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Trails and Tarmac runners, Cole Watson and Eric Ghelfi, post Rock and Roll Phoenix.

“For the last 10 years I feel like I’ve been falling short of goals, goals I’ve set for myself and lofty goals other people have set for me.  Today it was… Yeah, it was awesome. In my first race over 8 miles I was happy to be able to PR at 8k and 10k its hard to get one PR.  Its awesome to get PR’s at every distance en route to a half marathon.” -Cole Watson

TNF 50 Mile 2015

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As the sun rose to the East and the Pacific broke to the West, I was caught in between running up the ridge dividing these two worlds.

Every year for the last four I have raced The North Face 50 mile in the Marin Headlands, CA. It has become an ultrarunning proving ground for me, and a lot of other guys and gals. The course is somewhat smooth, but consistently hilly making the race tough enough to be considered a solid trail race, at least by American standards. The trend of younger runners trying their hand at the 50 mile distance at TNF was more true in 2015 than ever. It’s the norm for 21-24 year olds to be out in force.

The Trails and Tarmac Story

Trails and Tarmac was an idea born five years ago during our time at Southern Oregon University. As captains of the cross country team our job was to get the best out of ourselves, and our teammates. Our ability to do this culminated with a national cross country title in 2010. Between all the running we actually spent some time in the classroom. For our senior capstone projects we wrote business plans that mirrored our role as runners and leaders. We hoped to one day have the resources and experience to execute those plans. Today we do, and that business is Trails and Tarmac.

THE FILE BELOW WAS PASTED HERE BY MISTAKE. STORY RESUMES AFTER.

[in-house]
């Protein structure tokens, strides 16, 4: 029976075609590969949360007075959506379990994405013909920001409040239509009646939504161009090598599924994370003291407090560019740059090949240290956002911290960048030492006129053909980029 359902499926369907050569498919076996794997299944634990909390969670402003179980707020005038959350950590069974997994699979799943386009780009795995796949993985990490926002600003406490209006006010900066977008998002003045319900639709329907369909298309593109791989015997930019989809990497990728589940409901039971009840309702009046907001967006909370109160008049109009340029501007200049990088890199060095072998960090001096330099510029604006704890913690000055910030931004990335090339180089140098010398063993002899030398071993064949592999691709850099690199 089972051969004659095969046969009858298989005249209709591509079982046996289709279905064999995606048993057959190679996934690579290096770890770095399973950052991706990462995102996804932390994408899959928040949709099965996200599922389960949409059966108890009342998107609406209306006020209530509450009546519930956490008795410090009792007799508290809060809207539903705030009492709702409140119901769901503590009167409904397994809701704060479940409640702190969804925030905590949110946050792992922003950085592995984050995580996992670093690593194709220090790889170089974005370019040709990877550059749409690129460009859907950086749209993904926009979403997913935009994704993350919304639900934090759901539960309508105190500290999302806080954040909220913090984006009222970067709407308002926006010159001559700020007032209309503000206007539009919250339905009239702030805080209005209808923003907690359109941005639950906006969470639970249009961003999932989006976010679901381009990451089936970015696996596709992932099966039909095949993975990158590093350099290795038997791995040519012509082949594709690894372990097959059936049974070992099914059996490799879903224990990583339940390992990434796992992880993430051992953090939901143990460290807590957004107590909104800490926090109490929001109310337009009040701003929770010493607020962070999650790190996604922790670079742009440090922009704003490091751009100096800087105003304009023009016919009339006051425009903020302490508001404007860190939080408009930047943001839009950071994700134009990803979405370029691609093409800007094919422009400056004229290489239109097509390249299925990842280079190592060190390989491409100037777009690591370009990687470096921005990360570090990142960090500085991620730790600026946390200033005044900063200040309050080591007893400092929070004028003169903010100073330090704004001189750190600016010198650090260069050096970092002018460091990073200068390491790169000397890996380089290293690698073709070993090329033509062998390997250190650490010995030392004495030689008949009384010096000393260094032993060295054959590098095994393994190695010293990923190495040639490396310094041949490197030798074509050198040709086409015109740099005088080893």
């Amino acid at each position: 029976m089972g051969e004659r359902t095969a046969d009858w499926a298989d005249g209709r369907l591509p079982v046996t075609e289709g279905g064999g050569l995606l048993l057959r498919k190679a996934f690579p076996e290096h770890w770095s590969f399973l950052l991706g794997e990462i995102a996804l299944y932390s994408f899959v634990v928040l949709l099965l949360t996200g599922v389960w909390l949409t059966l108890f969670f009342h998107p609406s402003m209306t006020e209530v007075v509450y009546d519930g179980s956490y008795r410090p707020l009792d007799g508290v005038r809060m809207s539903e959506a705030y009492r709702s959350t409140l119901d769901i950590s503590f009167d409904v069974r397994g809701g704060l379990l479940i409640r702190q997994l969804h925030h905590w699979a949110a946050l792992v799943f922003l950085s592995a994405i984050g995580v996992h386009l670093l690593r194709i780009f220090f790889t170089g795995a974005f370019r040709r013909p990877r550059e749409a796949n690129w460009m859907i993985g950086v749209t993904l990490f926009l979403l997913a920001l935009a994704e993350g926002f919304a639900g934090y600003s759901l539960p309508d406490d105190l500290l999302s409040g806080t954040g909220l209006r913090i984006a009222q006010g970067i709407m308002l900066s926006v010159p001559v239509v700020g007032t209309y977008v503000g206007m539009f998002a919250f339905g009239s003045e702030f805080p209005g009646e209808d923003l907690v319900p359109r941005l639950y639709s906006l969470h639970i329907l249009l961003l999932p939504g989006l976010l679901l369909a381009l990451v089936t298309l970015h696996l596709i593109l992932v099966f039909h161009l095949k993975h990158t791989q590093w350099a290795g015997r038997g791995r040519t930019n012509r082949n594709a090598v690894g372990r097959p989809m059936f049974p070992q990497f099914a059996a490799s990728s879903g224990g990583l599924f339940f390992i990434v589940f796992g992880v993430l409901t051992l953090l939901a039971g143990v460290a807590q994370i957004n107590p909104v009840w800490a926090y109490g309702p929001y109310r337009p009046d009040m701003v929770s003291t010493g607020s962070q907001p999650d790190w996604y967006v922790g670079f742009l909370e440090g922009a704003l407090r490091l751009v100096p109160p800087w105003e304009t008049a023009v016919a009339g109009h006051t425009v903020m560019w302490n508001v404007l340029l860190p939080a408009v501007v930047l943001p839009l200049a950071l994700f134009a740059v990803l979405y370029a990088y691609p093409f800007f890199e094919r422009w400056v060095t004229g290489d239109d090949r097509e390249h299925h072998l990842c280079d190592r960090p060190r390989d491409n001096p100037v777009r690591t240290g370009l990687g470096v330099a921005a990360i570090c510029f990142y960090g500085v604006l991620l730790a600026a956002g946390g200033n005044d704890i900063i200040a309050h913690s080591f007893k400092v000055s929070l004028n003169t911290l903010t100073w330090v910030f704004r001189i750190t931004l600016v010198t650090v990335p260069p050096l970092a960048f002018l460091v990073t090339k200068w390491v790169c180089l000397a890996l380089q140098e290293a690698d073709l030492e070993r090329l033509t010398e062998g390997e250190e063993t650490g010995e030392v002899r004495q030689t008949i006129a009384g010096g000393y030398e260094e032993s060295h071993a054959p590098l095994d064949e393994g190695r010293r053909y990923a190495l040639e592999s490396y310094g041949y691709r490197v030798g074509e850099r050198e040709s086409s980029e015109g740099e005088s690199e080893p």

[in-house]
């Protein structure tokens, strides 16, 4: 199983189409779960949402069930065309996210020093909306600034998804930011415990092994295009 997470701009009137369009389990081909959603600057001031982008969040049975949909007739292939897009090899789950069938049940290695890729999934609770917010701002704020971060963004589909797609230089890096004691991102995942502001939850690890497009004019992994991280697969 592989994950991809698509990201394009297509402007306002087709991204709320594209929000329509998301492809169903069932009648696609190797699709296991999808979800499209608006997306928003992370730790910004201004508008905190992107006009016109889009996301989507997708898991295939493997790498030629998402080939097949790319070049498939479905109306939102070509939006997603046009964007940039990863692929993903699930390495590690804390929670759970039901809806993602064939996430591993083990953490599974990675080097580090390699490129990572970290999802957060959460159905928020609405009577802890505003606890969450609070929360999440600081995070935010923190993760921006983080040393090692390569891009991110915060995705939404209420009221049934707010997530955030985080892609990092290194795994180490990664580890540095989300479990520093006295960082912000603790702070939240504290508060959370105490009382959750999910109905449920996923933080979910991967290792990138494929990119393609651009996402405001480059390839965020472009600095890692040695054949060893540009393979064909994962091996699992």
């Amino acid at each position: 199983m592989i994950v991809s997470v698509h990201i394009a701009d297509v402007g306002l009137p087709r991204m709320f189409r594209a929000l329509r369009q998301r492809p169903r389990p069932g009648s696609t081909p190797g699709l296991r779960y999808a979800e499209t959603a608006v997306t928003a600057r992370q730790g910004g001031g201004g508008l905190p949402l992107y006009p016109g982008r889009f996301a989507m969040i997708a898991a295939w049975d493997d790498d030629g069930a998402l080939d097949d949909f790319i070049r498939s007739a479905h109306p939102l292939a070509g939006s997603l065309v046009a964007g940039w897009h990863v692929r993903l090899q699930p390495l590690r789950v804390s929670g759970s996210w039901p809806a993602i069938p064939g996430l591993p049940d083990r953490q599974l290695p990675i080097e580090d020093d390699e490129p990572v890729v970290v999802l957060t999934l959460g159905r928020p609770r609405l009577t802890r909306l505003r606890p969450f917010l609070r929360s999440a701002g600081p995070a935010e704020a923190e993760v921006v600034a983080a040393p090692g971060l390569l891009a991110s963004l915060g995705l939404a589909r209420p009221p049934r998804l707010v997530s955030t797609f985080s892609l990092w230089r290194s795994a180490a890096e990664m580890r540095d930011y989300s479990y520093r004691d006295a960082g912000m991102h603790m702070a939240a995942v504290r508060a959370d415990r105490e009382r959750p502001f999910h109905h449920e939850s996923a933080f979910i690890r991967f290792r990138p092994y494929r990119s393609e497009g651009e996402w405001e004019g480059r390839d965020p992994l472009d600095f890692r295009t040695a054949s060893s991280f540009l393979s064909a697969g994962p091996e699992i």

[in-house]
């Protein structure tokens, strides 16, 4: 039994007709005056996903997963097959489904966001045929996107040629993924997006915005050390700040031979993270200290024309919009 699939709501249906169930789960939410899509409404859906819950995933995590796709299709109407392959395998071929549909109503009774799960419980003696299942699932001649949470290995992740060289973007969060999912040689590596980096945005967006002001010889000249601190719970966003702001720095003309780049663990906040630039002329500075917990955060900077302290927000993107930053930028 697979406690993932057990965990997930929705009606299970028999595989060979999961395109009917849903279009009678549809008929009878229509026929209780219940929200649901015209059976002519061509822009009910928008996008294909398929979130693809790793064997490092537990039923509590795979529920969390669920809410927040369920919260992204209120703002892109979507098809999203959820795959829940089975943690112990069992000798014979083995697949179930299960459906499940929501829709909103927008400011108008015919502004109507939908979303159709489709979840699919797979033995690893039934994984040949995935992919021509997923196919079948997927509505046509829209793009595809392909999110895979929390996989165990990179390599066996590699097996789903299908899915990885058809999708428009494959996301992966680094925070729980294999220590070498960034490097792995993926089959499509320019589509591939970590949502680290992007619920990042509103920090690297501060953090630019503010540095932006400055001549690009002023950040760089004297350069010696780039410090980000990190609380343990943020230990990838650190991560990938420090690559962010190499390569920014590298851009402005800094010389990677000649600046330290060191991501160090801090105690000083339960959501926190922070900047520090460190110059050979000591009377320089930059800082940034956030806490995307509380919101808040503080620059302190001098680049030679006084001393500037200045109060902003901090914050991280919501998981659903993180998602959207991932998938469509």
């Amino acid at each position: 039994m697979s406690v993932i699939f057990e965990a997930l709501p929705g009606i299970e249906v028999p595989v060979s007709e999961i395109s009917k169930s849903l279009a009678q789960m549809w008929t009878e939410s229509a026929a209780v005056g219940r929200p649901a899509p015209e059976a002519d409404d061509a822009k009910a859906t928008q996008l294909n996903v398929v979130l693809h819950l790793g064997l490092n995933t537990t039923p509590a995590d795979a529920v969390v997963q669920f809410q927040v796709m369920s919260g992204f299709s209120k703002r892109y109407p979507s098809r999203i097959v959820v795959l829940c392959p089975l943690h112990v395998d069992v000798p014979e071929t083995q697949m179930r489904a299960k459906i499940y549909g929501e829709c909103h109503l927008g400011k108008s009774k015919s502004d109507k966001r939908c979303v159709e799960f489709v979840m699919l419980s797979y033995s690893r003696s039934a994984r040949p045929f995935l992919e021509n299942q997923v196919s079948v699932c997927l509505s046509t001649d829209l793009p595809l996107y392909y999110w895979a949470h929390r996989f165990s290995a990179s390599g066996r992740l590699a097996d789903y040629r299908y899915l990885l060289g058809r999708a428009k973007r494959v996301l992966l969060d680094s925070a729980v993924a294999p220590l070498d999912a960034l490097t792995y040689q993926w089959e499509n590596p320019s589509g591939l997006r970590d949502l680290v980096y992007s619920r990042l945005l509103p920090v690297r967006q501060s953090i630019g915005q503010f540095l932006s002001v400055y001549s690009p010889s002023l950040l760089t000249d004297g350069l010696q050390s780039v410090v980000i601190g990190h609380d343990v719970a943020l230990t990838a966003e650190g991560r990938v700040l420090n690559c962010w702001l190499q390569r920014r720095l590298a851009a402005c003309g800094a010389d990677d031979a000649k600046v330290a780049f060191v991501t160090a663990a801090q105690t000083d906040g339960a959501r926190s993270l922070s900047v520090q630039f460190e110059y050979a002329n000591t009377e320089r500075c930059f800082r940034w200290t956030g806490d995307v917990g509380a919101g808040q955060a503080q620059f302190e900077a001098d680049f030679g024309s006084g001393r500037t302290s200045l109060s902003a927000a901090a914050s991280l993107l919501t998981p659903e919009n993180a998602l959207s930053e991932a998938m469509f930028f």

After graduating college and escaping the endless cycle of 5k’s and 10k’s every weekend we were let loose. The freedom to run and race whenever, wherever, and as far as we wanted was too much to resist.

Laney:

I immediately packed my car and headed to Michigan to join the Hansons Brooks Olympic Development Project in hopes of nailing a fall marathon. Ryan headed into the alpine, running trails, guiding climbers on Mount Shasta, and winning his first 50 miler. Hearing all about the mountains being explored out west I had to get home. A few weeks after returning to Ashland, Ghelfi with his unbridled enthusiasm talked me into running the Lithia Loop Trail Marathon. The race hosted by Rogue Valley Runners, the  shop where we were both working. That November morning we lined up for our first trail race together.

Ghelfi: